A few weeks ago, I had one of those dreams that stuck with me.

In it, I was in an elevator — one that was fairly large and actually kind of nice, as elevators go — carpet that had been recently cleaned, nice wood panelling, good lighting —— and I think there were a few people in the elevator with me, but I don’t remember who. So far, pretty exciting, am I right? Nothing more exciting than being in an elevator.

Three of the elevator’s walls — minus the door, of course — were lined with urinals, maybe three or five per wall: an odd number, anyway. The first thing I remember happening is the center urinal on the back wall exploding: well, it didn’t explode in a blaze of glory and porcelain, or I don’t think it did, but the metal hardware at the top burst, and water geysered out, and it was less than pleasant for all involved. At least it was water, and not piss.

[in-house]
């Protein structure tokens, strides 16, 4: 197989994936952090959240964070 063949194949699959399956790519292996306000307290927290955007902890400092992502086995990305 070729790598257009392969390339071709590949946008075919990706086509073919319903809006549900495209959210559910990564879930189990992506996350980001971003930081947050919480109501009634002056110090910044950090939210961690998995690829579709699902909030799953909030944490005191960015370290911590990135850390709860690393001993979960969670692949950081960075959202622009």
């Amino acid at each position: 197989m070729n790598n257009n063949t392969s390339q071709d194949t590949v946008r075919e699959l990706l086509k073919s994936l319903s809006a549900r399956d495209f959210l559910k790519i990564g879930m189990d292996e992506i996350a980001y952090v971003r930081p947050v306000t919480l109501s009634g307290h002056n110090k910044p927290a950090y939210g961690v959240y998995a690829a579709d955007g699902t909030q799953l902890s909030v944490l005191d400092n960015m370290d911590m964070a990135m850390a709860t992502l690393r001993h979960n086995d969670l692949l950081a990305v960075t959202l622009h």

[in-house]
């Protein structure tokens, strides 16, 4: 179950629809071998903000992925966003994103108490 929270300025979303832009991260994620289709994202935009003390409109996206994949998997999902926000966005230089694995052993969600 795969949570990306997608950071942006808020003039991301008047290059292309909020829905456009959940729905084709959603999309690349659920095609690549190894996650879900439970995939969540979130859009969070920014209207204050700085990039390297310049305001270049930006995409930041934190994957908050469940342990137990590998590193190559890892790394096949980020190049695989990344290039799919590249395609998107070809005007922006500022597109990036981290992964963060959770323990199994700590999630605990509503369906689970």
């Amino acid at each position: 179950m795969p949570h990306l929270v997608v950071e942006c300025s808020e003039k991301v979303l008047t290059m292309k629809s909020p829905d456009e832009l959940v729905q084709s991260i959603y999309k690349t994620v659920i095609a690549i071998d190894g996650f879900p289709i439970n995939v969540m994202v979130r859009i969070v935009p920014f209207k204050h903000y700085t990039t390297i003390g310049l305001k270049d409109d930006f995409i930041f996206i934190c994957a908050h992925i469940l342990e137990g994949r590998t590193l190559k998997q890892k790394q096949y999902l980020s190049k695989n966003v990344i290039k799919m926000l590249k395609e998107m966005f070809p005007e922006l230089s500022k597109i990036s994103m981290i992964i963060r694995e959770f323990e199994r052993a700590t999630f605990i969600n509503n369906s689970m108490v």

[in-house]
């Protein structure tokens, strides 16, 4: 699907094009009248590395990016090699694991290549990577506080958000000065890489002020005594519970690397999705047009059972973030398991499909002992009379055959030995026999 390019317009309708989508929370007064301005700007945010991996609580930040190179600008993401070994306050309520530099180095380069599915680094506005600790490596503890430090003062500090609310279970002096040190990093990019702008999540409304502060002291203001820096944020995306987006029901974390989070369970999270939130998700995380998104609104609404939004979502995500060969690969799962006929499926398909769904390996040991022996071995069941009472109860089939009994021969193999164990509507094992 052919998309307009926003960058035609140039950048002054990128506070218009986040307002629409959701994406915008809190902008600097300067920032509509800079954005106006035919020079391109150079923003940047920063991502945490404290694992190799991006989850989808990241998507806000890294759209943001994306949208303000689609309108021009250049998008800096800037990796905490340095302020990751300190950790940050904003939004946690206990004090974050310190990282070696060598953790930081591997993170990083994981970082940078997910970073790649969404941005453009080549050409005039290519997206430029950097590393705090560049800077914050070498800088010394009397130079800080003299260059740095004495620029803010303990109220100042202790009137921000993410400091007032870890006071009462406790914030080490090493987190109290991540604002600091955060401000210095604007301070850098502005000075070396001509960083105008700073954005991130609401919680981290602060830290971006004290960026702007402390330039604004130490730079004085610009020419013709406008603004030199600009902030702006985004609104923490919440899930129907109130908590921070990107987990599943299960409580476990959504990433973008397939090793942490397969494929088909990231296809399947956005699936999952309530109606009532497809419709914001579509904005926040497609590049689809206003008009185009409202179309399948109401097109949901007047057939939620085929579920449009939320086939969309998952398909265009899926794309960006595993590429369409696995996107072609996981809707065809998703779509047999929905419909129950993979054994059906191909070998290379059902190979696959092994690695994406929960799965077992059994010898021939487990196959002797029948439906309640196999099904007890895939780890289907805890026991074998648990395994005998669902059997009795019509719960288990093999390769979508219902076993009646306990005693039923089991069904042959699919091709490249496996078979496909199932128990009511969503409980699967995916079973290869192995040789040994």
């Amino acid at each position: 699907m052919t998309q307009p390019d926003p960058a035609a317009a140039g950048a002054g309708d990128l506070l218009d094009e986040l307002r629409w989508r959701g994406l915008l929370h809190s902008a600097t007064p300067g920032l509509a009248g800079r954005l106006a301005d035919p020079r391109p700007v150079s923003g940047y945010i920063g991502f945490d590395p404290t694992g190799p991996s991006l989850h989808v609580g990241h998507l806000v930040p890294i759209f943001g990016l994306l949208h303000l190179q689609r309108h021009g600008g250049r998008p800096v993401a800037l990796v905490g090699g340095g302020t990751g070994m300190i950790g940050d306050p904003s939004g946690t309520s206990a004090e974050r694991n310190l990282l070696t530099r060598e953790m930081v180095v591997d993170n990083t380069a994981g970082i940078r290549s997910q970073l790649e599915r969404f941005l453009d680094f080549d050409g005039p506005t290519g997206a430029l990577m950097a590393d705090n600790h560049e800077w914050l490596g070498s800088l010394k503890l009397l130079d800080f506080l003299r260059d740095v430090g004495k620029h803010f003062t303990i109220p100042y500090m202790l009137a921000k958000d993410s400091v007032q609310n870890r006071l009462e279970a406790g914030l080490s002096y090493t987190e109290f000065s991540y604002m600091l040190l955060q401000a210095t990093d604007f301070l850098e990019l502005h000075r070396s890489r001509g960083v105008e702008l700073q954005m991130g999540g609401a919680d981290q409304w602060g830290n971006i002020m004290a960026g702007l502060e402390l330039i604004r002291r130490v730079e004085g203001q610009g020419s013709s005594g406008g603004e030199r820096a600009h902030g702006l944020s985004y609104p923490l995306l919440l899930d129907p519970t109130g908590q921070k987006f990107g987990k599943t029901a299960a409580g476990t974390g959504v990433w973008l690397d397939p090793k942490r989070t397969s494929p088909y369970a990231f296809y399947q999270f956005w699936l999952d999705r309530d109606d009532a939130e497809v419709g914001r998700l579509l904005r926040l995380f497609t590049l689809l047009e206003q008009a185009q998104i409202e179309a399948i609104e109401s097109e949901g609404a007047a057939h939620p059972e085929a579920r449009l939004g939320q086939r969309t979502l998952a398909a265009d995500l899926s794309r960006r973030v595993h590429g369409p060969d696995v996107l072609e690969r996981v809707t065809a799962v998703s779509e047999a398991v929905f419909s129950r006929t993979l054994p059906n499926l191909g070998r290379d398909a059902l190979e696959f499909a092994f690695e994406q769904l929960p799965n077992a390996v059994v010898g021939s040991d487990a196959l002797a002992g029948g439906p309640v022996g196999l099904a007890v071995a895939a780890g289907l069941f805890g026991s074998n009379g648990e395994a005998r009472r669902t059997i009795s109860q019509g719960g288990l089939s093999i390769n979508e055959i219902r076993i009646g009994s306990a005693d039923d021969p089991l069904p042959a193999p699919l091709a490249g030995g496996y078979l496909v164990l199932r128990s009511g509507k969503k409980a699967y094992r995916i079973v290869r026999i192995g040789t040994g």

We opened the doors, and exited the elevator. I think the water must have stopped, though, because then I was sweeping the water out of the elevator and into the gap between the elevator and whatever room the elevator had stopped at. I looked down into the gap, and caught a glimpse of some sort of subterranean cavern below us — and then I saw giant lobsters scuttling back and forth in that cavern, lobsters big enough that they could have eaten me.

Then I woke up, got up to piss, and tried not to think about the giant lobsters.

Day 197: Improve your signature.

Originally scheduled for Saturday, July 16.

I did this a long time ago, sort of. I improved my signature into illegibility.


My signature used to look like my name — I mean, one’s signature is supposed to look like one’s name, I get that, but what I mean is that my signed name looked no different than my name when I was just writing it down. That was unacceptable, and so I improved my signature into an illegible scribble. It’s a forceful and manly scribble, but it looks nothing like letters. Occasionally this causes people to look askance at me — but the paperwork all gets filed and the checks all get cashed, so I don’t guess it’s that big a problem.